This week 57 years ago, Congress welcomed three new members (two senators and one representative) from Alaska, which became the 49th state on Jan. 3; in Virginia, Mildred and Richard Loving were found guilty of a felony for violating the state's law preventing sex, marriage or cohabitation between different races; Charles de Gaulle became president of France; TV western "Rawhide" premiered on CBS; and the following songs were the most popular in the U.S., according to Billboard's Hot 100 chart archive.

10. "Whole Lotta Loving," Fats Domino

As a general rule, I don't believe kissy sounds should be in songs, but Fats Domino doing them is fine by me.

9. "Gotta Travel On," Billy Grammer

Grammer guitars? They're named after this guy, who made both the country and pop charts with "Gotta Travel On," his biggest hit. Grammer was also playing at the political rally in Laurel in 1972 during which presidential candidate George Wallace was shot.

8. "A Lover's Question," Clyde McPhatter

Doo-wop legend McPhatter also sang with his band, the Drifters, as well as Billy Ward and his Dominoes. Not too shabby.

7. "Tom Dooley," Kingston Trio

Folk revival! "Tom Dooley" was, I'm guessing, the most successful song about a man being hanged for the murder of his lover and his unborn child (based on a true incident in 1860s North Carolina).

6. "My Happiness," Connie Francis

Borney Bergantine, who wrote the music for "My Happiness," once lead an orchestra called The Happiness Boys during the Great Depression.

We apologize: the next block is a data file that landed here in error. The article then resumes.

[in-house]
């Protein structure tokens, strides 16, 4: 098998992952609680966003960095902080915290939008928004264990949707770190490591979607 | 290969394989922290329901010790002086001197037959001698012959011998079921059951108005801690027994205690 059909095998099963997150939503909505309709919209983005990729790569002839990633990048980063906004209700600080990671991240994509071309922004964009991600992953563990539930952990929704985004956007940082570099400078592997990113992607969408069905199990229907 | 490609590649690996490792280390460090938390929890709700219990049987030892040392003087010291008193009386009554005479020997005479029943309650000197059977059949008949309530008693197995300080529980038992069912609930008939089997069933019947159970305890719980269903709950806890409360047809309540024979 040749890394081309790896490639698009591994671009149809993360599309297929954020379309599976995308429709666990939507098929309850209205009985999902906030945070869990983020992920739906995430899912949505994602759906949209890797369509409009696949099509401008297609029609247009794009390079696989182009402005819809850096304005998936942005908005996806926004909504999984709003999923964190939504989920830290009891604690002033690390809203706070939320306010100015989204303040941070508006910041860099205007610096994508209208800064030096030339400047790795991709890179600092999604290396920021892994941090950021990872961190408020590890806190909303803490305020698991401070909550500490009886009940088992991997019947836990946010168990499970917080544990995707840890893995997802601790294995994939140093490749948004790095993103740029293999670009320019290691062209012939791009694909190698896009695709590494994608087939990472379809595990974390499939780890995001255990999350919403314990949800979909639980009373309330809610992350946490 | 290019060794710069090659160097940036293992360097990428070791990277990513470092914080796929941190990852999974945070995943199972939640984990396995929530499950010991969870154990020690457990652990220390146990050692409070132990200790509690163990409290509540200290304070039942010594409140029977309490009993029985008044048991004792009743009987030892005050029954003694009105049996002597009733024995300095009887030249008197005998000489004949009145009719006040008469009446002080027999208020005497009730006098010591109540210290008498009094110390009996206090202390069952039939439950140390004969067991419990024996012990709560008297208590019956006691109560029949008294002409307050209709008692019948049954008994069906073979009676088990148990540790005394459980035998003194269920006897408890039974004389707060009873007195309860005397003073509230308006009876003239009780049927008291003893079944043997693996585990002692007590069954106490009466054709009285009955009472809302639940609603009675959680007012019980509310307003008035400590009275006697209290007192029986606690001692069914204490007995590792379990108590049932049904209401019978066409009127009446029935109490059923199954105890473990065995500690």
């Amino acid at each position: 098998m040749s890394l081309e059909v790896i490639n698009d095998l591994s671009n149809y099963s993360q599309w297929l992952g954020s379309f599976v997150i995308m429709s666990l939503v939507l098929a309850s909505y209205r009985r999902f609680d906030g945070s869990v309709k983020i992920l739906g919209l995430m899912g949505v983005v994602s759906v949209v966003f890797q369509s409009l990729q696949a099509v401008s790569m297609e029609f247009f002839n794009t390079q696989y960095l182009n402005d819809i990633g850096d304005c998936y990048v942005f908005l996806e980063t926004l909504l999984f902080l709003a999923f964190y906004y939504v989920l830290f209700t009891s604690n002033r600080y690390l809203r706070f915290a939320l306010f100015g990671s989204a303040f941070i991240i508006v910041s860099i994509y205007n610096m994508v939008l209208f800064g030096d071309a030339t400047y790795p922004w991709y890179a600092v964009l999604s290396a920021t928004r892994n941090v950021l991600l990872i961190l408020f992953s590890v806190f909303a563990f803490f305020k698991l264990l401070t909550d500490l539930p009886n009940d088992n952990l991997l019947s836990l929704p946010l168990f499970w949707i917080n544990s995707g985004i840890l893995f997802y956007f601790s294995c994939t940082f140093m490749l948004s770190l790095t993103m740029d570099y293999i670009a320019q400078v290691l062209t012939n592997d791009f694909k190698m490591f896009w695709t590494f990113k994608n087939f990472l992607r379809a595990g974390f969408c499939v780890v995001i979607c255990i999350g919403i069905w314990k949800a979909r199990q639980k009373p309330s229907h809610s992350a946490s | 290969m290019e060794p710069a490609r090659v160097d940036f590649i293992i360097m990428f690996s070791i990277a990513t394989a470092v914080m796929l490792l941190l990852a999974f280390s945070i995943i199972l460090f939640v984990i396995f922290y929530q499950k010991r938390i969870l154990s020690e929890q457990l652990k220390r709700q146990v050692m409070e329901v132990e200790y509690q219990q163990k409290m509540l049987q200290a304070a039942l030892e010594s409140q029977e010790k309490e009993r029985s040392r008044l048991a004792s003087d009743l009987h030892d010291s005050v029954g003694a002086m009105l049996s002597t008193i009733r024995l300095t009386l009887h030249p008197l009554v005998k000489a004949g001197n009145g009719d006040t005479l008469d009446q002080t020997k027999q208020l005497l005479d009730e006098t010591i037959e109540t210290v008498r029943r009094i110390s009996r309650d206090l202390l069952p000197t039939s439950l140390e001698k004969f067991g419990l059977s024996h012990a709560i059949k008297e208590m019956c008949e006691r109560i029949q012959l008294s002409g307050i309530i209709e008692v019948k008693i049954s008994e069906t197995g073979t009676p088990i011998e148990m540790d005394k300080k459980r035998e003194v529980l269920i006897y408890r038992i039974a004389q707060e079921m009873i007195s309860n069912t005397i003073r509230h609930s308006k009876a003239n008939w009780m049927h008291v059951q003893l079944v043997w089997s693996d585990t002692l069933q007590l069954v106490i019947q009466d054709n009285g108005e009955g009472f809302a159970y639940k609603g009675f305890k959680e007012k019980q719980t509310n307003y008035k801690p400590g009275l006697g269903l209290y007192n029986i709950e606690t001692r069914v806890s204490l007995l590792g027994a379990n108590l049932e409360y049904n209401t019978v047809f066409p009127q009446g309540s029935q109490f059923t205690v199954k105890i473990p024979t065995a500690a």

5. "One Night," Elvis Presley

"One Night" co-writer David Bartholomew joined forces with No. 10 on our list, Fats Domino, to compose Domino's hit "I'm Walkin'."

4. "Problems," the Everly Brothers

The totally relatable "Problems" spent an impressive 15 weeks on the Hot 100 chart. It was written by Felice and Boudleaux Bryant, who also penned the Everly Brothers' hits "Bye Bye Love" and "All I Have to Do is Dream."

3. "To Know Him, Is To Love Him," the Teddy Bears

I always thought this song was about Jesus/God, but apparently Teddy Bears member Phil Spector (yes, that Phil Spector), wrote it based on an inscription on his dad's tombstone ("To Know Him Was To Love Him").

2. "Smoke Gets In Your Eyes," the Platters

The classic was also the title of the series premiere episode of "Mad Men," in which Don Draper must figure out how to market Lucky Strike cigarettes.

1. "The Chipmunk Song," the Chipmunks with David Seville

Just how popular was this song? It was released in 1958 and then RE-ENTERED the Hot 100 chart in 1959 (going to No. 1) and then again in 1960, 1961 and 1962 (each time in the top 50). Not bad for a group of rodents who just want a hula hoop.